The National Book Festival
Eloisa James spoke at the National Book Festival (the first romance author to speak at the festival) in 2012 about the power of popular romance in her life as a reader and a writer.
I have to do something I promised, which is give a shout out to my daughter who’s here somewhere—age 13 back there.
I just want to start by telling you how I got into this place. I really have two identities. I am, as she said, Dr. Mary Bly, so I am a Shakespeare professor at Fordham University; and I’m also Eloisa James and I’ve written 22 bestselling romances. And romance in a sense is the bottom of the literary canon, so I go from the top, to the bottom.
My father was Robert Bly. He won the National Book Award for poetry. Yay! He was invited to this festival. I grew up in a very literary household. We didn’t have a television. The house was completely full of books. My mother, Carol Bly, was a short story writer, so our entire lives revolved around great literature. I was the Philistine in this family because my father liked poetry and would recite it every night at dinner; my mother preferred lugubrious Russian novelists and would constantly bring them up. I just liked passion. I wanted anyone. I would read Jane Austen. I would read anyone. And this bothered my family a lot. So finally my father made a deal: For every romance you read you have to read a classic. I know you are all literary readers, but I bet I’m the only one who has read the entire collective works of Mark Twain. My grandmother had a lot of Barbara Cartlands, and I had to get there.
The biggest thing I can say about romance, the biggest definition of romance is the hope that there is a secret, hidden order to the world. I don’t mean this religiously. I just mean that there is a secret architecture and at the heart of it is love. Whether that is love between a man and a woman, between women, between women and children, doesn’t really matter; the romance promises that that’s important, and that it’s the most important.
When they ask me what is the book, I keep getting asked this, what book—what decision to read what book put you on the path where you are? I would say it was the first time I picked up a Georgette Heyer, because she had that incredibly intelligent approach to writing that worked for me, that I could analyze.
The other thing, of course, was Jane Austen. I read Jane Austen over and over and over and over. And I read it in a very. . . Jane Austen was not frightening. My father was always talking about poetry, but you didn’t rewrite Yeats, right? You just admired Yeats. You would read him over and over out loud. And my mother was talking about Tolstoy. You didn’t read a Tolstoy novel and say, “Hey, I could do this much better.” But you know, Austen, I would look at Pride and Prejudice and was like, “You know what? I don’t really like her. I think I could do better.” She wasn’t frightening, and I think that may be one of the reasons romance is one of the great meritocracies we have left. It’s a place where you don’t have to have graduated from Harvard, Oxford, and Yale. You don’t have to have done that to write romance.
What makes a good popular romance novel?
So when you’re writing a fairy tale, or you’re writing any kind of genre fiction, the key thing is that you surprise the reader within the bounds of what they already know. In a literary fiction, anything could happen. In a romance, you know from what you pick up that the dream of that book is that you can have a long sensual, thoughtful, respectful relationship between two people of whatever gender. It’s already promised, so I have to surprise the reader within the bounds of that. I have to make them think, “This book isn’t going to work.” Right? That’s what you have to do in a mystery too, “This one isn’t going to be solved.” There’s a dream at the heart of every genre fiction that has to be dispelled in the middle. Well, if you add in a fairy tale, I now have to surprise a reader who knows perfectly well how The Ugly Duchess ends or what “Beauty and the Beast” is about, right?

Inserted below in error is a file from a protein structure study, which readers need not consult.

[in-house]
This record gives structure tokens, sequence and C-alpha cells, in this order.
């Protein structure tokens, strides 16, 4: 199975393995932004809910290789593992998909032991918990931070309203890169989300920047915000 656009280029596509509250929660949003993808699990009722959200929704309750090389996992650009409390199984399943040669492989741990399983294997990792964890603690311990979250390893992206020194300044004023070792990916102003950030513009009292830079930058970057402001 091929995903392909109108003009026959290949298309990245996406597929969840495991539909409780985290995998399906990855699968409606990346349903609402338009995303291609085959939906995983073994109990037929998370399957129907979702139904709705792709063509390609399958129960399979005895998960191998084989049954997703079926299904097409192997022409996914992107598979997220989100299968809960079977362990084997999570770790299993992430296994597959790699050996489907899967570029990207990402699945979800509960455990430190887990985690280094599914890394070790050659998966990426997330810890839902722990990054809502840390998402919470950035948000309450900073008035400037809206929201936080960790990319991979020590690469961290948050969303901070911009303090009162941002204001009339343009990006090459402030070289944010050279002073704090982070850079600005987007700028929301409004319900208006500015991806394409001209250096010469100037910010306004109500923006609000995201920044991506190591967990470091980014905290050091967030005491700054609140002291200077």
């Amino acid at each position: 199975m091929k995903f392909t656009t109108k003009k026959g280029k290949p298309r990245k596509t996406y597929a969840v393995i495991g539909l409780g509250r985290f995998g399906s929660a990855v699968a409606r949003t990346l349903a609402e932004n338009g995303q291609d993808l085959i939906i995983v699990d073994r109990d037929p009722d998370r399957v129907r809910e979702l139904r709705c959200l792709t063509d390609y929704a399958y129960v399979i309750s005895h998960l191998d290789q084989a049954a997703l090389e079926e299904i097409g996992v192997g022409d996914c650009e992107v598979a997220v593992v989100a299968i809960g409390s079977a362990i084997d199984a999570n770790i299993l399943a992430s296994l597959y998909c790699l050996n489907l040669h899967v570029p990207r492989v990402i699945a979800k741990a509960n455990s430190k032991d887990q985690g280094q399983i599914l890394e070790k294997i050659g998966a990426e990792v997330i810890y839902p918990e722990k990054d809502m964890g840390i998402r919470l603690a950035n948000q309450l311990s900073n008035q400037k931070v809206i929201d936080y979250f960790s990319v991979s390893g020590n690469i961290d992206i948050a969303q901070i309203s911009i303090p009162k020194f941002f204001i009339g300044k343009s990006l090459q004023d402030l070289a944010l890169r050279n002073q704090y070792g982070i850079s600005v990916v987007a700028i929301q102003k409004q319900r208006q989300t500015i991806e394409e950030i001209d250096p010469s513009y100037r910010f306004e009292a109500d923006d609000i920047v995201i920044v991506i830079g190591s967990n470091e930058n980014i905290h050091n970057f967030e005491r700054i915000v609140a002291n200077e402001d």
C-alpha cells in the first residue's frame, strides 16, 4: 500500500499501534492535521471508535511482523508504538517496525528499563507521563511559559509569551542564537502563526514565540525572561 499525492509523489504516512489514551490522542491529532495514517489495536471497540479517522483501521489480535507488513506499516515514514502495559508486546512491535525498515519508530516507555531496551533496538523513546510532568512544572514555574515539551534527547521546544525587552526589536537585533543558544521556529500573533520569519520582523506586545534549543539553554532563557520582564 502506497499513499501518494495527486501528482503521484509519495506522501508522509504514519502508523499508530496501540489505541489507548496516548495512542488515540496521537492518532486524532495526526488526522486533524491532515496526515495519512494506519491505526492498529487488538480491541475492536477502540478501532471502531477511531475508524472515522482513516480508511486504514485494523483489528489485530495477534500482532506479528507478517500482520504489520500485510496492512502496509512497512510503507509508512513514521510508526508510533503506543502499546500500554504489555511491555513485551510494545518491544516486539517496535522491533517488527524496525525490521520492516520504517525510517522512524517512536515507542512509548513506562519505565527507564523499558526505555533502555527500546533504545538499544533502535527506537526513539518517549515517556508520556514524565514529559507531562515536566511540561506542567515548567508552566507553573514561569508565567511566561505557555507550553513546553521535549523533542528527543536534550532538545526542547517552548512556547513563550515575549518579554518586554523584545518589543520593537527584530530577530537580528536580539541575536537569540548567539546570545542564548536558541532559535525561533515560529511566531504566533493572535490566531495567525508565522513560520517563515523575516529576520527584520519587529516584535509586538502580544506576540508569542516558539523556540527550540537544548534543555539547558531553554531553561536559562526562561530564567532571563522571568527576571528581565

What I’m trying to do then, if a literary fiction teaches you to fight your own world, perhaps, to learn what you should learn and what to fight against, mine teaches very small lessons. So The Ugly Duchess, the book that just got all those starred reviews, it has one very small lesson: “ugly” is a word that we never use to describe, always to insult, always to hurt. So, how am I going to shape a book around that realization without just turning it into a moral lesson, which is incredibly boring, right? So I chose a heroine in the 1800s, and I based her on a supermodel now with an extremely strong, mannish face and body, which of course was incredibly ugly in the 1800s; so she is my ugly duchess. She’s married to a man who is tremendously beautiful, and the marriage falls apart. He goes away, and becomes a pirate—because I like pirates, my first pirate—and he gets tattooed, and he comes back. Now he’s singing like Leonard Cohen, right? He is now ugly. He has a tattoo on his face. He has a broken voice. They switch places, so the ugly becomes the beautiful because she, like Coco Chanel, by the time he comes back from being a pirate has become the arbiter of beauty in London and Parisian society.
Special thanks to the Library of Congress National Book Festival for providing this footage.